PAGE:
New Lesbian Rabbi Brings LGBTQ Issues to Forefront at University of San Francisco

Rabbi Camille Shira Angel

A new rabbi-in-residence at the University of San Francisco (USF) is bringing LGBTQ issues into the forefront of the  Jesuit campus’ social justice work.

Rabbi Camille Shira Angel, a lesbian woman, has taught in the Swig Program in Jewish Studies and Social Justice for many years. Now she is moving into her role as the university’s first ever rabbi-in-residence, bringing a renewed energy and spirit into the position that serves students of all backgrounds, especially those who are LGBTQ.

Angel begins the position this fall, adding to her impressive resume of activism and spiritual work. A ninth-generation rabbi, Angel formerly served in a leadership capacity at Sha’ar Zahav, an LGBTQ Jewish community in Los Angeles. A scholar of religion and LGBTQ communities, Angel regularly teaches an ethics course on “Queering Religion” at USF. She will now be officiating at Jewish lifecycle events, as well as offering spiritual support to Jewish and other students, according to Jewish News of Northern California. Julie Dowd, director of campus ministry, said that Angel’s new position was designed specifically to utilize her gifts and experience. 

Rather than the university’s Jesuit affiliation being a hinderance to Angel’s work with Jewish and LGBTQ students, she explained that addressing Ignatian values head-on and also calling out discrepancies where students may notice them. She said: “I get to show my students how we ask the hardest questions about issues where the tradition doesn’t fit and how we respond with our values,” noting that the Jewish tradition is a great source of support for all students at the school. “I have fallen in love with Judaism all over again,” she said. “I have the opportunity to share its genius, creativity, and ability to adapt and be strategic.”

Her presence on campus is opening new windows of understanding for faculty and staff, as well as students. Fr. Donal Godfrey, SJ, associate director for faculty and staff spirituality, says that Angel has motivated him to speak out for the rights of LGBTQ students in a Catholic context:

“I learned from Rabbi Angel that I should continue to speak up and own this struggle within my own faith tradition as a Catholic priest. . .Rabbi Angel inspires me to be the best Catholic I can possibly be!”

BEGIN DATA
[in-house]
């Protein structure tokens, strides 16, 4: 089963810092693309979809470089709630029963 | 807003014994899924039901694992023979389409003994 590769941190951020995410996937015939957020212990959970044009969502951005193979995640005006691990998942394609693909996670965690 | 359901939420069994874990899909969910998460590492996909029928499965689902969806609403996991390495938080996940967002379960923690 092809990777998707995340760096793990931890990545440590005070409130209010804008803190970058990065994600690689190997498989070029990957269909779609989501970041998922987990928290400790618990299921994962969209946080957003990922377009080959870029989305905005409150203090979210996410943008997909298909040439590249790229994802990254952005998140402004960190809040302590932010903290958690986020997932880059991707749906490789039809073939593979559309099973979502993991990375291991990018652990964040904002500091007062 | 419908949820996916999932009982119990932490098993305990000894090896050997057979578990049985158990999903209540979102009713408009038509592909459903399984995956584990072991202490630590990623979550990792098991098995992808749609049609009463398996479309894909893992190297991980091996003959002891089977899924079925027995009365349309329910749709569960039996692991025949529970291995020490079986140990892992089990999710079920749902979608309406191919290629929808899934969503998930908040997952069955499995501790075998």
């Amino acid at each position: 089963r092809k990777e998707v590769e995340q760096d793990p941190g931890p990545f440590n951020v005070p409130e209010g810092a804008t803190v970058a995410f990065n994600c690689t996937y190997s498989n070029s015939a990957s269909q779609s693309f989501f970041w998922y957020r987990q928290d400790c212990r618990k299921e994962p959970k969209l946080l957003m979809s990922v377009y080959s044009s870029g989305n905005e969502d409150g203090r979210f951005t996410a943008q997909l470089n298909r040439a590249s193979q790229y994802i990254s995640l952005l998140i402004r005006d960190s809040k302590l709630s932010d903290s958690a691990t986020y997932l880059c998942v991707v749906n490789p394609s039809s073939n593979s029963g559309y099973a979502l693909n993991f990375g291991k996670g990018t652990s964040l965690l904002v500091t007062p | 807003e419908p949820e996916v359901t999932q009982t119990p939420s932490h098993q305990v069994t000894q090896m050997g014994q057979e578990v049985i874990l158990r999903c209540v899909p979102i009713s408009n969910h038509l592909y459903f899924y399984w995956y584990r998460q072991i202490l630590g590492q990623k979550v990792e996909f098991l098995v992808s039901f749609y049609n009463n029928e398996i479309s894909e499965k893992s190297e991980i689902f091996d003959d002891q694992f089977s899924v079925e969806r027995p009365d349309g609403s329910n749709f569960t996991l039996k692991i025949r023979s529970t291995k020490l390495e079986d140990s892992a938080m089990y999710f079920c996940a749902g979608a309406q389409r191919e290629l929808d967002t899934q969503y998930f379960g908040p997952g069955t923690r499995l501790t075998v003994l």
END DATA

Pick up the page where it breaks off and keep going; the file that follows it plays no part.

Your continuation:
Outside of her specific “Queering Religion” course, Angel hopes to reach students across the campus in a broader sense, bringing in new perspectives about who is able to represent Judaism in different contexts. She said, “I feel that my congregation is without walls. Everyone needs a rabbi, and you don’t have to be Jewish.” 

Aaron J. Hahn Tapper, chair of the Swig Program in Jewish Studies and Social Justice, agrees wholeheartedly. “She is a rabbi for the people, not for Jews only,” he told the Jewish News of Northern California. He was a strong advocate for Angel’s appointment to the position, noting that her history of dedicated service to students allows her to make an impressive impact on the campus. “I have seen her work tirelessly in supporting USF students no matter their identities,” he says. 

For many students at the Catholic university, her presence there may be their first introduction to both Jewish and LGBTQ communities. “Some of my students have never met a Jew,” says Angel. “Most have never met a woman who is a religious authority figure, [let alone] a lesbian who is teaching a class about it and making it a verb.” 

In addition to drawing much-needed awareness to LGBTQ issues, Angel has also educated faculty on blind spots they have when speaking about Judaism from a Christian background. In particular, she explained the loaded implications of the word ‘pharisee’ as something shameful, a hypocrite in a position of power. Dowd explains Angel’s clarification:

“When you say Pharisee, one usually thinks Jew. She said Pharisee is a rabbinical line, and we had a wonderful conversation about that. We need to be careful about language and how Christianity can come across with anti-Semitic themes.”

Catholic institutions often need greater education and cultural awareness on a wide range of issues, and Angel’s appointment is a bright spot for USF. With her history of social activism and dedication to LGBTQ causes, there is no doubt she will continue to raise the school’s profile as a home for students who wish to work for justice and human dignity. Angel says it best:

“We all need support in fighting the good fight. We need to bring together these sparks of light that have gone too far away.”

Angel’s appointment will indeed spark great light for the students at USF and beyond.

Catherine Buck, New Ways Ministry, August 22, 2019

3 replies
  1. Mary Jo
    Mary Jo says:

    Well here’s some welcome news! Surprising too. I’ll wait to see if it really lasts. Of course, this lesbian is a Jewish Rabbi so not a RC so maybe not as much of a threat. The Jesuits are making news in LGBTQ circles for the right reasons instead of the really bad reasons.

  2. Kris
    Kris says:

    ‘When you say Pharisee, one usually thinks Jew’? No, Rabbi Camille; not this guy.

    When I say ‘Pharisee’, I am, not usually but always, thinking of certain manifestations of Catholic clergy.


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